Commuting Accommodations & the ADA

Hello, and welcome to LegalEase.  Today’s topic is about commuting accommodations. What are commuting accommodations?

Under the Americans with Disabilities Act, employers  are required to provide reasonable accommodations for disabled employees so long as the accommodations do not create undue hardships. The EEOC has always said that reasonable accommodations can include helping employees commute to and from work. What does this mean? Quite frankly, even though the EEO has always mentioned commuting accommodations, there have not been many challenges to these accommodations in federal court.  Now, more federal courts are addressing the issue.

Let’s talk about it in more detail.

Here is an example: An employee who works the night shift recently developed a cataract and tells the employer, “I can no longer see at night.” The employee asks, “May I please have a shift change to the day shift?” Is this something an employer should accommodate? On the one hand, it relates to the employee’s issue before and after hours. On the other hand, offering an accommodation would help the employee commute to and from work.  Federal courts say yes, the employer should provide an accommodation  in this circumstance.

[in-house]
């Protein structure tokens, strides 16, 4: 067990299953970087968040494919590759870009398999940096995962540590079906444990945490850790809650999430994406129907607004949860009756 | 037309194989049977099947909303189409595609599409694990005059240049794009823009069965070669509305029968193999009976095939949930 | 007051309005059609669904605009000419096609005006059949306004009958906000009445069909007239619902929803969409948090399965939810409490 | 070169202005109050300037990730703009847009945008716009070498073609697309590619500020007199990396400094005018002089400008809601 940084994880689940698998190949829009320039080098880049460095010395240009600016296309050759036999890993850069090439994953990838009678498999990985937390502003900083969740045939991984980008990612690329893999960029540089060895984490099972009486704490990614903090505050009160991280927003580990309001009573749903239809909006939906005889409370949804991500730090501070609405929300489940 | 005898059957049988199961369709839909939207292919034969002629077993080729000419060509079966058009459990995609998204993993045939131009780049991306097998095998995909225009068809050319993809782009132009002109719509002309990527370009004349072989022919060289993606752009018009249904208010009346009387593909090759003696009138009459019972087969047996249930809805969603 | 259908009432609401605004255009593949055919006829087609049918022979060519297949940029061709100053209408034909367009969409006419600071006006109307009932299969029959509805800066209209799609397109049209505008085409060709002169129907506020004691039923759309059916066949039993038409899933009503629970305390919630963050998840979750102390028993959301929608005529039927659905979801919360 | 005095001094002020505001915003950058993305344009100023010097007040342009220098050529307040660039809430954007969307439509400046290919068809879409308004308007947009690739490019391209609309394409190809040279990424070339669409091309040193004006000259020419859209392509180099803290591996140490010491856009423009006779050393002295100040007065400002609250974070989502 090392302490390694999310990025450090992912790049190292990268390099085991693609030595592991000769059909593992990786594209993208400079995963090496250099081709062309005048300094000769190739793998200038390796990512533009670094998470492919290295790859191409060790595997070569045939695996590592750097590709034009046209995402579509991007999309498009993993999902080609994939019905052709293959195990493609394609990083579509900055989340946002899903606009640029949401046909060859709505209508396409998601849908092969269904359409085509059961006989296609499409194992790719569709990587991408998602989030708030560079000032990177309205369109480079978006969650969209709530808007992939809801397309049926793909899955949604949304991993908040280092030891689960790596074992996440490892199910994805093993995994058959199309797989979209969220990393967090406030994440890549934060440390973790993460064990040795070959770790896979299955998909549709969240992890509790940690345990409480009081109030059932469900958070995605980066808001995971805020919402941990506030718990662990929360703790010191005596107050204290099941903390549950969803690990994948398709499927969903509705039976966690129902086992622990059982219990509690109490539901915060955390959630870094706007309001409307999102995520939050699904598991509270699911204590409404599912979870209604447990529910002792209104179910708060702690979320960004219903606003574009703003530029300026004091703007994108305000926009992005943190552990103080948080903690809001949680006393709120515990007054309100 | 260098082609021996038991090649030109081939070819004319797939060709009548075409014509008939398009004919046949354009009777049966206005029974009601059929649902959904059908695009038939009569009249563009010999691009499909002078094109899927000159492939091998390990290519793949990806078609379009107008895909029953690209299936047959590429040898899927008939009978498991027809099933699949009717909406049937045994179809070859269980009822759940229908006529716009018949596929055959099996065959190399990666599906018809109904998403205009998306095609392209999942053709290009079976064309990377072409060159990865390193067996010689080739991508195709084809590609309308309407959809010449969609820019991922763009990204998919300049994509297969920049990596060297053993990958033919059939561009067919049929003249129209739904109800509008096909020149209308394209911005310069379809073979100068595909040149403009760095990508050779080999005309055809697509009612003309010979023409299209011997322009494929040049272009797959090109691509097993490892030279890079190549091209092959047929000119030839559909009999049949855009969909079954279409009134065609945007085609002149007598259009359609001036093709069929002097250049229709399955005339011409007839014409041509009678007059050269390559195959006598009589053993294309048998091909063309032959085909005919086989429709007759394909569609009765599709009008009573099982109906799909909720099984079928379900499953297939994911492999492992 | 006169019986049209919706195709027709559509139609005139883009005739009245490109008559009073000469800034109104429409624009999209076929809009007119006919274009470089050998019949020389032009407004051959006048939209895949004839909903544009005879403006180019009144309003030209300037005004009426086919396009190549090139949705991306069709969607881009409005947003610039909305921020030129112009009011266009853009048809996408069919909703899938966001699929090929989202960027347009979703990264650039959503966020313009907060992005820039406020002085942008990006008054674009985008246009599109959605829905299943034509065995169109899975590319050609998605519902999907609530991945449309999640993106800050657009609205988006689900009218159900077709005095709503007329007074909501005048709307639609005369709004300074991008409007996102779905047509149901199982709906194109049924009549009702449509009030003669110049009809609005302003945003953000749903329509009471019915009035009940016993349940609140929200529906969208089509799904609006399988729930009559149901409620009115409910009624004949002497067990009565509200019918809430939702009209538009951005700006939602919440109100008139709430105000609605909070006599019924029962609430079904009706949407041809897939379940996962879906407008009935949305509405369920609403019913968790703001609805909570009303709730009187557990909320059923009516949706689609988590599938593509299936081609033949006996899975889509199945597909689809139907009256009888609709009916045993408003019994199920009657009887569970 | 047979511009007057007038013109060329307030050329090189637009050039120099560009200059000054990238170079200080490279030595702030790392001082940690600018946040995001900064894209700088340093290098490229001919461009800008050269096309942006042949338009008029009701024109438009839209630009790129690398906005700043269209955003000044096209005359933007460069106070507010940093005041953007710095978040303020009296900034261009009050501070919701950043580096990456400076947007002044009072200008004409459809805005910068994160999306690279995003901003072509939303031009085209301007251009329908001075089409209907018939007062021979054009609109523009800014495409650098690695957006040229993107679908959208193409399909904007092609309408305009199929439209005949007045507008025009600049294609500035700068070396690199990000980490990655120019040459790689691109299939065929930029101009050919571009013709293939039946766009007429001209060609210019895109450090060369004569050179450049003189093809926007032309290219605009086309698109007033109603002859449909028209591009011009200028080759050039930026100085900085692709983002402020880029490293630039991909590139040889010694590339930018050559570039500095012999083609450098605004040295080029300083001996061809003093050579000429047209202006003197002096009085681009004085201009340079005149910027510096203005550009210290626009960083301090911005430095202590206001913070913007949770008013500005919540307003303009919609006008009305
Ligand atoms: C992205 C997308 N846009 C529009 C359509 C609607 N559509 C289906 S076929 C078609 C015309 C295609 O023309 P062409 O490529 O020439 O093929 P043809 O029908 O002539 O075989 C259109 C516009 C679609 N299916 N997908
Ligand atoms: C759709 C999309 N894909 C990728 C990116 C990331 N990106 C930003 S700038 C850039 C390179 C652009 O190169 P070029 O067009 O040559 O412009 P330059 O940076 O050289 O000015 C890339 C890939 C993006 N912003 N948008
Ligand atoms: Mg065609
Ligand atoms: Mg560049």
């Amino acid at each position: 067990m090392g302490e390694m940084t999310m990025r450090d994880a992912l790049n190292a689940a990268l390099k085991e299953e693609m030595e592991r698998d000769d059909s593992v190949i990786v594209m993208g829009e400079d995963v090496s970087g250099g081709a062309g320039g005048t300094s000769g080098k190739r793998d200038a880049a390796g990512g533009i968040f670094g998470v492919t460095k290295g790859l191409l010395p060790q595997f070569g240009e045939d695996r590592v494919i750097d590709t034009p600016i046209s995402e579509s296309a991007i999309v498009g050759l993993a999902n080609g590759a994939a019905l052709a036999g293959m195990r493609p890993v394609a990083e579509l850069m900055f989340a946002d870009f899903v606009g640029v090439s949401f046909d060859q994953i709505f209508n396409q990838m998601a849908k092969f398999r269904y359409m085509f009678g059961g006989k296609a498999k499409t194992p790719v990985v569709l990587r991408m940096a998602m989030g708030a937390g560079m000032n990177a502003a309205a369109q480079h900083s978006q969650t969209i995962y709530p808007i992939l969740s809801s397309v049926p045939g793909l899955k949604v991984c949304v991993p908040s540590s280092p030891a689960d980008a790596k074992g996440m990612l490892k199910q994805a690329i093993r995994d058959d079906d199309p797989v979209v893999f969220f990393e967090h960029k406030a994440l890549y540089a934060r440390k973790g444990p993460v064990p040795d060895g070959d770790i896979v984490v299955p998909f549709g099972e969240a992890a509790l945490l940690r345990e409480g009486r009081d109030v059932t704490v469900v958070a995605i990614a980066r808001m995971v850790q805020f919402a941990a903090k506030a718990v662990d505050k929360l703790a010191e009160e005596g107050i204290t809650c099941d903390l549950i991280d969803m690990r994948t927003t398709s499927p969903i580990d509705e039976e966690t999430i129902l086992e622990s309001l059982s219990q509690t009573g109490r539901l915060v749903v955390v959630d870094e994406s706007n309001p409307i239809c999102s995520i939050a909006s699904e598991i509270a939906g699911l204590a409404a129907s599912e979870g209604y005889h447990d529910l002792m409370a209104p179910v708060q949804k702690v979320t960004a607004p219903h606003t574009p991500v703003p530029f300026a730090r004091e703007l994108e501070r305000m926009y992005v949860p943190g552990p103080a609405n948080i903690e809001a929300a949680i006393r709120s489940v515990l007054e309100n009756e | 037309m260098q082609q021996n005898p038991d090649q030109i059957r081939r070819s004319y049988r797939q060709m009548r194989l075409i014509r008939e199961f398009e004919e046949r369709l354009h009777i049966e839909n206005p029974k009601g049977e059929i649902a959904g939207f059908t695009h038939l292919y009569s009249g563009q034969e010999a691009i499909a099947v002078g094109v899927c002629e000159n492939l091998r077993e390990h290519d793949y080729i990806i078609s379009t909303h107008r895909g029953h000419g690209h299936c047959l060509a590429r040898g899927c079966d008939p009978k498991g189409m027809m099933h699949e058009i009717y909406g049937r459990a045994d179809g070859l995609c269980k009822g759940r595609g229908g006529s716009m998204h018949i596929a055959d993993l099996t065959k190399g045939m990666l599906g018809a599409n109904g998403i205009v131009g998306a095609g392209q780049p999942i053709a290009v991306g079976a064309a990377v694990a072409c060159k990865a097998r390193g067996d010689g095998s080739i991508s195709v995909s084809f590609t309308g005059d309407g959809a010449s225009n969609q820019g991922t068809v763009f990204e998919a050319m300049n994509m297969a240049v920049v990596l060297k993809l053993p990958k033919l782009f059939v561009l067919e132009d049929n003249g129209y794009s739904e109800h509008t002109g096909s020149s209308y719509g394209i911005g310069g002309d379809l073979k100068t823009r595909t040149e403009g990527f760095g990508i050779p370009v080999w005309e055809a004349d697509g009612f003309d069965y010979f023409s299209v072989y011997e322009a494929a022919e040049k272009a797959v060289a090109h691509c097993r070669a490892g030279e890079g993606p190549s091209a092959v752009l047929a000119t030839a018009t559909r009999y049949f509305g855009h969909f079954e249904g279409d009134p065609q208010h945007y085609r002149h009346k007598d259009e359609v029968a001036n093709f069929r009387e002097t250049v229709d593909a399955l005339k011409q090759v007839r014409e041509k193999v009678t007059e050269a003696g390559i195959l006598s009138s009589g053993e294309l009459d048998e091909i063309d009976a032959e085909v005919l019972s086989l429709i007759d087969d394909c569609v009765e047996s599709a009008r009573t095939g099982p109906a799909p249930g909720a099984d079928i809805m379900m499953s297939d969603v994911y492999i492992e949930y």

Courts have not ruled that employers need to help with major issues like reliable transportation. The rulings have been limited to things like shift modifications. However, employers should be aware of these cases and seek legal counsel before denying commuting accommodation requests.

I hope this was helpful. If you have any questions, please feel free to contact us. Our link is in our bio. Thank you for joining LegalEase.